‘Our whole approach is different to our competition’

Shelley Goel explains how he sets himself apart from the other stores based on their turnover per square foot – he makes £23 per square foot a week in his.

LocationSolihull, West Midlands

Hours: 6am-11pm

Staff: Eight

Size1,000sq ft

Trading since 1997. With One Stop since
June 2013

With space at a premium in a convenience store, you need to make sure every inch works for you. Shelley Goel benchmarks himself against other stores based on their turnover per square foot – he takes £23 per square foot a week in his.

“There’s no magic to how we do it. We’re not hiding anything, but our whole approach is different to the competition,” he says, adding that no one else locally makes the effort to get to know their customers.

Shelley and his wife Anu greet every customer that walks into the shop in Solihull, West Midlands, asking them about their lives, cheering them up  if they are going through a tough time and telling them about special offers.

“Anu knows the name of every single customer. Some of them come in just for the conversation, Shelley says.

In the post office, Shelley has found the team is trusted to give advice on letters that his shoppers don’t understand.  “In this country, being a postmaster is like an institution. We help our shoppers when they get nasty letters and it brings a lot of goodwill.”

Shelley makes use of One Stop’s Food for Thought survey, which allows him to instantly see feedback from shoppers on a mobile app. “Most of our comments are positive, but any negative feedback we get can be addressed straight away,” he explains. 

The store opened in August 1997 as a joint venture between Shelley, his brother and their wives. It joined One Stop when the franchise first launched in 2013 to compete with an increase in competition. “Now we get six or seven cages every other day and milk and bread deliveries every day. We sell a high volume by giving our shoppers value.”

Engaging with customers not only drives profit, it also prevents loss. Crime is a rare occurrence in Shelley’s store, thanks to their unique way of dealing with perpetrators.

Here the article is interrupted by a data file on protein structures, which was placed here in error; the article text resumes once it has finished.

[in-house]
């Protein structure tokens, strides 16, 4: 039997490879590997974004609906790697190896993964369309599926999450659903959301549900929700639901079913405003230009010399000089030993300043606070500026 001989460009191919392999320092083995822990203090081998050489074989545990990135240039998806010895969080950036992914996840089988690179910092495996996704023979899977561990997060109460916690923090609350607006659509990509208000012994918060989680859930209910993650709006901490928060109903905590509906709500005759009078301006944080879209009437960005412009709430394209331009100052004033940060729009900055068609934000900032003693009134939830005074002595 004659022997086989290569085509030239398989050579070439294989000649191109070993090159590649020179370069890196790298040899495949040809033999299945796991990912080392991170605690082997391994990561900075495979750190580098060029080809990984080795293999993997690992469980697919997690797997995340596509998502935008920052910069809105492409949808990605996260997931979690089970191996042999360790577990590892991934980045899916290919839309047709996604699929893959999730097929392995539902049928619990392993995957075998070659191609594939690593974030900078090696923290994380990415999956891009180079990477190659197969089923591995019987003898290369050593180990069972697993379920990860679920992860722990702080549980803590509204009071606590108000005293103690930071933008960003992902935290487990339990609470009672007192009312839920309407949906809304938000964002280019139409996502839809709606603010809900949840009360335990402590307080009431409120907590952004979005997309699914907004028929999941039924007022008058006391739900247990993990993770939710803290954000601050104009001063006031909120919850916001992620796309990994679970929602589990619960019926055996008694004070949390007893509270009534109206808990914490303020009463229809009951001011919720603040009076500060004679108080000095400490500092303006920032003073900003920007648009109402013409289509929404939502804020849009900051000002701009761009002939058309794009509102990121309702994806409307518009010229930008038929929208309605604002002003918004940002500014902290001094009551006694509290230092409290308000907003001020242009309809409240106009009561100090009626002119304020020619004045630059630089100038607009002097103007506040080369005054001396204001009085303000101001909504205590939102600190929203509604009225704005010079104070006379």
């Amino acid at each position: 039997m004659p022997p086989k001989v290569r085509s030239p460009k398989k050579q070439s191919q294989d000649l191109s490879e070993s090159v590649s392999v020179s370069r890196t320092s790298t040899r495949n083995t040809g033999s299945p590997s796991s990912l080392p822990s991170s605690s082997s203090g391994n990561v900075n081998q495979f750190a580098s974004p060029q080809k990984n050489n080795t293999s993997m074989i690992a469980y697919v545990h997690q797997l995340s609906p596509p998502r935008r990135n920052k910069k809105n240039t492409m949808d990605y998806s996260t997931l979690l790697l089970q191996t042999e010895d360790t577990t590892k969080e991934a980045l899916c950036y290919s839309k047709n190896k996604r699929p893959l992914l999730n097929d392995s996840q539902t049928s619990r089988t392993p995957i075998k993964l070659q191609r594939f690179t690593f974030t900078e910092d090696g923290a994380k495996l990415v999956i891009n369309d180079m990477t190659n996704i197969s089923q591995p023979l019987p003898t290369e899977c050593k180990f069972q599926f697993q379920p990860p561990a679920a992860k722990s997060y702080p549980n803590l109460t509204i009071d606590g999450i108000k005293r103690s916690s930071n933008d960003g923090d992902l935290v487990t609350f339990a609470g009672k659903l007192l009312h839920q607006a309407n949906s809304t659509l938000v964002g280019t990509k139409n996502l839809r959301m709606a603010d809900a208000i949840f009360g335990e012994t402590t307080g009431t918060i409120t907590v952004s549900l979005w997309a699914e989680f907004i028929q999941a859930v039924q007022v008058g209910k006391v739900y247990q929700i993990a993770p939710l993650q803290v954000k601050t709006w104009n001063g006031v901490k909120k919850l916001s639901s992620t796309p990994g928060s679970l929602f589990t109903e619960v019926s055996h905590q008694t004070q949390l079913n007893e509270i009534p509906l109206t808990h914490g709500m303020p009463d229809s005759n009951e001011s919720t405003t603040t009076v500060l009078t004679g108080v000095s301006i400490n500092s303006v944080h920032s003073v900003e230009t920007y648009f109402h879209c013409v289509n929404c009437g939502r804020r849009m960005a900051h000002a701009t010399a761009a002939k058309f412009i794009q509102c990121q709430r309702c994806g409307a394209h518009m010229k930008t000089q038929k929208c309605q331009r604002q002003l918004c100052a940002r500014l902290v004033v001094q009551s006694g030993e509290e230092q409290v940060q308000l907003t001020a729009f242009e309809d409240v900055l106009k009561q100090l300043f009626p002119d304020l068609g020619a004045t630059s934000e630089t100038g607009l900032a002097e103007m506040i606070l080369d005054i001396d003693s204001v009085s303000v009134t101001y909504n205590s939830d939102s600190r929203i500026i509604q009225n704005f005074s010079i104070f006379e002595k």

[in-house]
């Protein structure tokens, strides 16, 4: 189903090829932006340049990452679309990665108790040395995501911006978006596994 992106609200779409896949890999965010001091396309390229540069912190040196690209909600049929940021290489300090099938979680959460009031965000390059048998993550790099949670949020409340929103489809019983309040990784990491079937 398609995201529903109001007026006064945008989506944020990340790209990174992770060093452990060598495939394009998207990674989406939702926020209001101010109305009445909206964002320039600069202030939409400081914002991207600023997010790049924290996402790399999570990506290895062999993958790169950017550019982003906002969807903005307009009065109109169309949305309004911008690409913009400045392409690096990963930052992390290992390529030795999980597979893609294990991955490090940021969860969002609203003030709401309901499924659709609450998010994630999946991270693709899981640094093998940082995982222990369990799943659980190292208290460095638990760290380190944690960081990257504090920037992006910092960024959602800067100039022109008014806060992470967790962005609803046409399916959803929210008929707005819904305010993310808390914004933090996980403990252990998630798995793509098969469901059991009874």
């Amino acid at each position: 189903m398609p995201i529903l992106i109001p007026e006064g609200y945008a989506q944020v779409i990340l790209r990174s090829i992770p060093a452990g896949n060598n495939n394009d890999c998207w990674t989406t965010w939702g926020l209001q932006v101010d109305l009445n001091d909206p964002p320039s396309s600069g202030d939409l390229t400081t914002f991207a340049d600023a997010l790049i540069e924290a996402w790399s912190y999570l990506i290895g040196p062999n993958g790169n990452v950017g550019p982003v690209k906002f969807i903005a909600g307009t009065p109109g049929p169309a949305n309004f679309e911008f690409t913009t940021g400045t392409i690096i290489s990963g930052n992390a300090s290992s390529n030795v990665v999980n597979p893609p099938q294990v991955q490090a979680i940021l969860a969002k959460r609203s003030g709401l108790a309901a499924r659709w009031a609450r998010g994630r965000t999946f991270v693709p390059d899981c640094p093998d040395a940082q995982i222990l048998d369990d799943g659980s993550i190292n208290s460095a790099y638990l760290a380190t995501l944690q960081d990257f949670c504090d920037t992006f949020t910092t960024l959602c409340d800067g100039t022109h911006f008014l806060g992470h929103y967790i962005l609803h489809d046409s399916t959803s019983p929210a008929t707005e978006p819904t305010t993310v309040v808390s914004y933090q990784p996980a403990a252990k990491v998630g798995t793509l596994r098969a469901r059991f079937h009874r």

“When I see a child stealing something like a Mars bar, I approach them and say: ‘Why are you only taking one? Why not four or five to make it worth your while?’ Then they’re confused. They expect anger and confrontation, but we talk to them calmly about it. This way you develop an understanding and when they grow up they become your customers.”

This ethic of engaging with shoppers is instilled in Shelley’s staff and the Goels lead by example. “I don’t ask my staff to do anything I wouldn’t want to do myself. We do all the dirty work and we get stuck in when the cages arrive,” he says. The staff are paid a good wage to keep them motivated and make sure they stay part of the team for a long time. 

Shelley has big plans for the future. The business has won planning permission to extend into the garden behind it, tripling the shop to 3,000sq ft, with a vastly expanded range.

“If we extend the shop and get the right staff, we could easily top £50,000 a week. That target isn’t difficult to achieve if we have the structure,” he says.

They recently updated their soft drink chillers, installed LED lighting and put chillers on timers to make the store more energy efficient. “I don’t get passing trade, so I have to look for ways to save on overheads and costs,” says Asif. “I’m saving around £150 a month.”

Next on the agenda is to extend the chillers to focus on growing chilled, butchery, and fruit & veg, and expand their food to go.

“We take about £140 a day, selling hot dogs, chips, burgers and pizzas at lunchtime, but we need something that’s an all-day affair,” says Asif. “After I’ve done that I want to get
a refresh.”

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